It had to be teaching: Thelma Norris remembers career spanning segregation, integration


JOHNSON CITY, Tenn. (WJHL) – Thelma Norris’s parents “didn’t talk about black and white,” but the Johnson City resident clearly remembers her first reckoning that she lived in a segregated society.

Thelma Norris.

“When I had to pass by the white school and see the children playing there, and think about how much further I had to walk over into the hills to the little building that was there for the black children I thought about it, and I wondered why I couldn’t go there.”

That was in the late 1920s. Then Thelma Haynes, whose aunt had taught her to read, went on to attend a segregated high school in Elizabethton. She graduated from segregated black colleges and taught elementary school off an on for more than two decades in all-black schools.

Thelma Norris at her 1962 ETSU graduation.

After four years at Johnson City’s all-black Douglass Elementary — and more than a decade after “Brown vs Board of Education” made desegregation the law of the land — Thelma Norris, now a wife, mother and experienced teacher, joined her fellow African-American teachers and their students in the transition to integrated schools.

The slightly built 97-year-old who said she always wanted to be a teacher would become a beloved fixture at Fairmont Elementary from 1966 until her retirement in 1987. Norris shared her memories and thoughts about teaching, segregation, family and progress toward racial harmony for our Hidden History series.

‘I just knew that’s what I wanted to do’

The daughter of George and Viola Haynes, Thelma Haynes was born near Milligan College in the area known as The Laurels. She can’t remember not wanting to be a teacher.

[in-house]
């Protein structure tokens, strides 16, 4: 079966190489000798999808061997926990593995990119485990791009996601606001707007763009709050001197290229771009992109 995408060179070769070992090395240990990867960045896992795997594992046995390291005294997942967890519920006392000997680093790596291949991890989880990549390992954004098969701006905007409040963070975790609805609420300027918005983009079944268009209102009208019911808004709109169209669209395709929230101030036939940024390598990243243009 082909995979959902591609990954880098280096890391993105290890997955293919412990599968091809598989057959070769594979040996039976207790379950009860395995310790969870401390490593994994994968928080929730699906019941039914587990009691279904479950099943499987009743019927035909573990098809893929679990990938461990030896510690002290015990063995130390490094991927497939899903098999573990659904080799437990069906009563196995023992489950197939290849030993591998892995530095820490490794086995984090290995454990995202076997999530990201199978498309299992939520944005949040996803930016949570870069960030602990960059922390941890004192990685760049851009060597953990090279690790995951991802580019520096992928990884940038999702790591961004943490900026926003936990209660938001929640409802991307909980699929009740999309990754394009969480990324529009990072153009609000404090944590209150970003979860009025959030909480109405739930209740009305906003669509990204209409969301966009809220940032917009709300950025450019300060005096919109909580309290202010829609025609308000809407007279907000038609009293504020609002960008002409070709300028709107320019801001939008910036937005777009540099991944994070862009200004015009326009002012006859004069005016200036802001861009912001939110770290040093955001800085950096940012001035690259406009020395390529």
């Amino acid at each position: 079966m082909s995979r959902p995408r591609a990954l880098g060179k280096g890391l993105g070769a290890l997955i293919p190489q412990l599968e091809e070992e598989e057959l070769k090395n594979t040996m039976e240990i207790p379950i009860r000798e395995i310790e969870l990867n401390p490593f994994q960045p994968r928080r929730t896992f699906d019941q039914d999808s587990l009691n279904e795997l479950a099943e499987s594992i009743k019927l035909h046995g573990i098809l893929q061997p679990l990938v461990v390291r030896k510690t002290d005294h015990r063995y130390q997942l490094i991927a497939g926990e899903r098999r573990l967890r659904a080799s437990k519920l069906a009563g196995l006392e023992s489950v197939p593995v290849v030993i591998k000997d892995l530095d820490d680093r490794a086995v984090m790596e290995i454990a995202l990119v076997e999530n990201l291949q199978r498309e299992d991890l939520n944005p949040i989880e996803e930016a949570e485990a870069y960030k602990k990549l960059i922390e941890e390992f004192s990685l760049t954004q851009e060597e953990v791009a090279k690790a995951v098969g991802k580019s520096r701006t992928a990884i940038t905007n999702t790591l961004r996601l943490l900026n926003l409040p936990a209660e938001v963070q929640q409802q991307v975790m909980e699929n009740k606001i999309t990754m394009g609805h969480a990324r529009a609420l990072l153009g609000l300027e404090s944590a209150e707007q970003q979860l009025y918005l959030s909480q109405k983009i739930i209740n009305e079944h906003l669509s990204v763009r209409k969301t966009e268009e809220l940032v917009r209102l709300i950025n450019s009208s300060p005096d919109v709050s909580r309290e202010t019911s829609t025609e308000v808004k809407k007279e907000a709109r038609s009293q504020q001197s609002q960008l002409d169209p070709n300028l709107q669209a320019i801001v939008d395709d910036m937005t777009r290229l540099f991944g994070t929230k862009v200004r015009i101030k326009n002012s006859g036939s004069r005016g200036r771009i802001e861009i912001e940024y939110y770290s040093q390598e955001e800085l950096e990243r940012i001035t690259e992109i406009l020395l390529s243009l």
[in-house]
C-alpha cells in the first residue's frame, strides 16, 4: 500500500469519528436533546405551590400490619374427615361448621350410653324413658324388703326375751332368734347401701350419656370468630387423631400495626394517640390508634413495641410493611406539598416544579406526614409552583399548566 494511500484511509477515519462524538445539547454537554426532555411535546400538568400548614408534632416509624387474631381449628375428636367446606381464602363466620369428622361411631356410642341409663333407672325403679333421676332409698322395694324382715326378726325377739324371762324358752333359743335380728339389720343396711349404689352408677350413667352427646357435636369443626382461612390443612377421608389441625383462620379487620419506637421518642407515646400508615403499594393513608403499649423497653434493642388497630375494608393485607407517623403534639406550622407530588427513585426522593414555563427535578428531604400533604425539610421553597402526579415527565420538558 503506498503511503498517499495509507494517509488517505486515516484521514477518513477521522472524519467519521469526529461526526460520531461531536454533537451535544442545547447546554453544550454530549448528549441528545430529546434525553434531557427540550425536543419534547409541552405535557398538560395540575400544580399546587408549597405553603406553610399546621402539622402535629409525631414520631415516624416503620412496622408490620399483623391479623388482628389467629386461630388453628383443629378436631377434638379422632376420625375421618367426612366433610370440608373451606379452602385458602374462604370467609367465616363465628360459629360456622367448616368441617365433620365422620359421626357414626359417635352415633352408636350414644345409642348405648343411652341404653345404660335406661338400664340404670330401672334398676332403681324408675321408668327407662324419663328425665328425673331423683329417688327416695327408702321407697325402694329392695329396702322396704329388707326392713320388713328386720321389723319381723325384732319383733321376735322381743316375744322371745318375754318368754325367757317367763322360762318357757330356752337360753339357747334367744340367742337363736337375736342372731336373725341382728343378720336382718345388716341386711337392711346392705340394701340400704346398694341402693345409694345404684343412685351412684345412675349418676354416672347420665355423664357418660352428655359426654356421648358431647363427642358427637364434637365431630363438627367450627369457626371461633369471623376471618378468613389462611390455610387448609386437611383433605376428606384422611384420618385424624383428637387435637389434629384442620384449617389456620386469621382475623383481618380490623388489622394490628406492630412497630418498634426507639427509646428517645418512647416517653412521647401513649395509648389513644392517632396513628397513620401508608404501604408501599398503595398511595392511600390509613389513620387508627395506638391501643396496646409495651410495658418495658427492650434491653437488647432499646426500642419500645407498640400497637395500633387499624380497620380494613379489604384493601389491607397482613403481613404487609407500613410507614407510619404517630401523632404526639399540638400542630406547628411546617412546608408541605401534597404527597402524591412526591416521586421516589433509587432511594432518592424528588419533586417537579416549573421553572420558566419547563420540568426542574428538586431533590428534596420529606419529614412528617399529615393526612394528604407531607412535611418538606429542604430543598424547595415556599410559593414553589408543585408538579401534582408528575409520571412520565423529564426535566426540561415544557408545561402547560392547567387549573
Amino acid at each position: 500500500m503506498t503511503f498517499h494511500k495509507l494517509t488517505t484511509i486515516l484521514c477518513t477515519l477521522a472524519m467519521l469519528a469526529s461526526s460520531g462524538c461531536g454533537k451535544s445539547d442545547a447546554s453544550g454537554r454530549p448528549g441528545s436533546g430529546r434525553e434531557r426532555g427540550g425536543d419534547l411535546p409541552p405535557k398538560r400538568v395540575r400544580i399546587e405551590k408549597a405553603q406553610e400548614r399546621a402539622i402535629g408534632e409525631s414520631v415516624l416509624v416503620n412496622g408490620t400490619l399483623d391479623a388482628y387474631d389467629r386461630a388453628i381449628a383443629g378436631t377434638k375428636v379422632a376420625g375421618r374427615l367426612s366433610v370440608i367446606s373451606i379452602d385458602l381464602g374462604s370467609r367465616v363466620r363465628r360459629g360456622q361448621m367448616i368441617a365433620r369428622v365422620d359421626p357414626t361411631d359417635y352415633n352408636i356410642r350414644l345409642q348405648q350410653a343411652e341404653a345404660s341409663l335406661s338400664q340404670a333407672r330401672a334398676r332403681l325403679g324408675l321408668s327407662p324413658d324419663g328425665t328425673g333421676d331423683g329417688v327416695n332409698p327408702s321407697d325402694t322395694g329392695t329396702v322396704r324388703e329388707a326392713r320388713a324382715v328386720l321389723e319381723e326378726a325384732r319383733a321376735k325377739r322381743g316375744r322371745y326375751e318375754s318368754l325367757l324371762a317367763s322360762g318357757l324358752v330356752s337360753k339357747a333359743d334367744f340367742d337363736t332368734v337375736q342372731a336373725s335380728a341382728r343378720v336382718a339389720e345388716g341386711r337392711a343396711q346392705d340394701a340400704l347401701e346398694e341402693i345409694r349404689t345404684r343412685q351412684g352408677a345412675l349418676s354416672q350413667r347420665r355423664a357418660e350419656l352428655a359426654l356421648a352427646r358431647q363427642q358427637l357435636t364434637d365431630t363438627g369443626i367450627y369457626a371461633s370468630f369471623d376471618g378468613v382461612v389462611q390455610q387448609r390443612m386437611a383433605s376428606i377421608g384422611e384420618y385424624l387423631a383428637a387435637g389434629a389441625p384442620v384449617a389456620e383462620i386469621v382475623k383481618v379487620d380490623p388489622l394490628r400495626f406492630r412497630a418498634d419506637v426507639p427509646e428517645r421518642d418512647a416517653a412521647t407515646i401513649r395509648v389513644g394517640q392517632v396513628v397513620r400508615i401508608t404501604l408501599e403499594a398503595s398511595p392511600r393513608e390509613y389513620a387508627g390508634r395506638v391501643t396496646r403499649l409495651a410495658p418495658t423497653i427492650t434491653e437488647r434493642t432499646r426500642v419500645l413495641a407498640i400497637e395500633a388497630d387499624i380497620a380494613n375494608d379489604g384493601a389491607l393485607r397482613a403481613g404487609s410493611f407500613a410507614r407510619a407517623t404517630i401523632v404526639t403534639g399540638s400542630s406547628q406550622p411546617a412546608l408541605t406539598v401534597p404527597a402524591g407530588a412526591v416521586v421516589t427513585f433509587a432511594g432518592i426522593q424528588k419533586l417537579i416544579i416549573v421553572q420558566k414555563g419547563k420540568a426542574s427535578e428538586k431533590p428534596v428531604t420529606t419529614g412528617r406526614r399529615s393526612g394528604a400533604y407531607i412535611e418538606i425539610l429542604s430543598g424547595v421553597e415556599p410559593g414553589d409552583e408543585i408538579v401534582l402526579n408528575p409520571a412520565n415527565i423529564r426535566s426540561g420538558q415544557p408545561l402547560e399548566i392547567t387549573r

“When I was young I used to teach my dolls,” she said. “And I just knew that’s what I wanted to do.”

Thelma Haynes at high school graduation, 1941.

After her aunt taught her to read, she paid it forward by teaching her cousins. When she got old enough around 1934, Norris went to an Elks Building in Elizabethton, which was all that passed for a high school for African-Americans at the time. Later, the city would build Douglas High School for its black students.

“We just made do. We had a downstairs and an upstairs, and we had tables and chairs, but we didn’t have anything like a school building.”

What Norris did have was a principal who would continue to influence her life, in the person of Amelia Duffield. After graduating, she chose Rogersville’s Swift Memorial Junior College, one of two Northeast Tennessee institutions of higher education open to black students. The other was Morristown College.

Duffield helped steer her to Rogersville. That decision would impact Norris’s life in more ways than one.

During her freshman year, she was paired up with a “brother,” and that brother had a friend back home in Big Stone Gap, Va.

‘It had to be you’

Norris’s brother had told a young man named Willie Norris he wanted Norris to “meet my sister.” So in the Kingsport bus station as she waited to finish her journey to Rogersville, Thelma was approached by Willie Norris — a stranger to whom she admits she did not pay much mind.

But Willie Norris had never met a stranger, and certainly not one as pretty as young Thelma. “He sang to me,” she remembers. “He sang, ‘It Had to Be You.'”

Thelma and Willie during World War II.

A romance was soon kindled. World War II intervened, and when Willie Norris entered the service, Thelma learned that a fellow Elizabethton native was supervisor of the one-room, first through eighth grade African-American school in Lebanon in Middle Tennessee.

Norris had an in, and after a long train ride, she set foot in that schoolhouse for her first teaching job. It was 1943.

“The children were just about larger than I was,” Norris said. “Had these tall boys, but their fathers and mothers told us ‘we send our children to school to be taught, and you will not have any problems from them.’ That turned out to be true. They were just so good to me, they’d do anything for me.”

African-American teachers in the Lebanon, Tennessee school system c. 1944.

During the summers, Norris worked on her bachelor’s degree at Nashville’s Tennessee State University — still segregated — and Willie came in at one point in 1944 so they could tie the knot.

After the war, Willie furthered his skills as a mechanic using the GI Bill, attending school in Hampton, Va. Thelma lived with Willie’s parents in Big Stone Gap. She spent her weekdays boarding at a home in Pennington Gap and teaching elementary at another one-room, segregated school.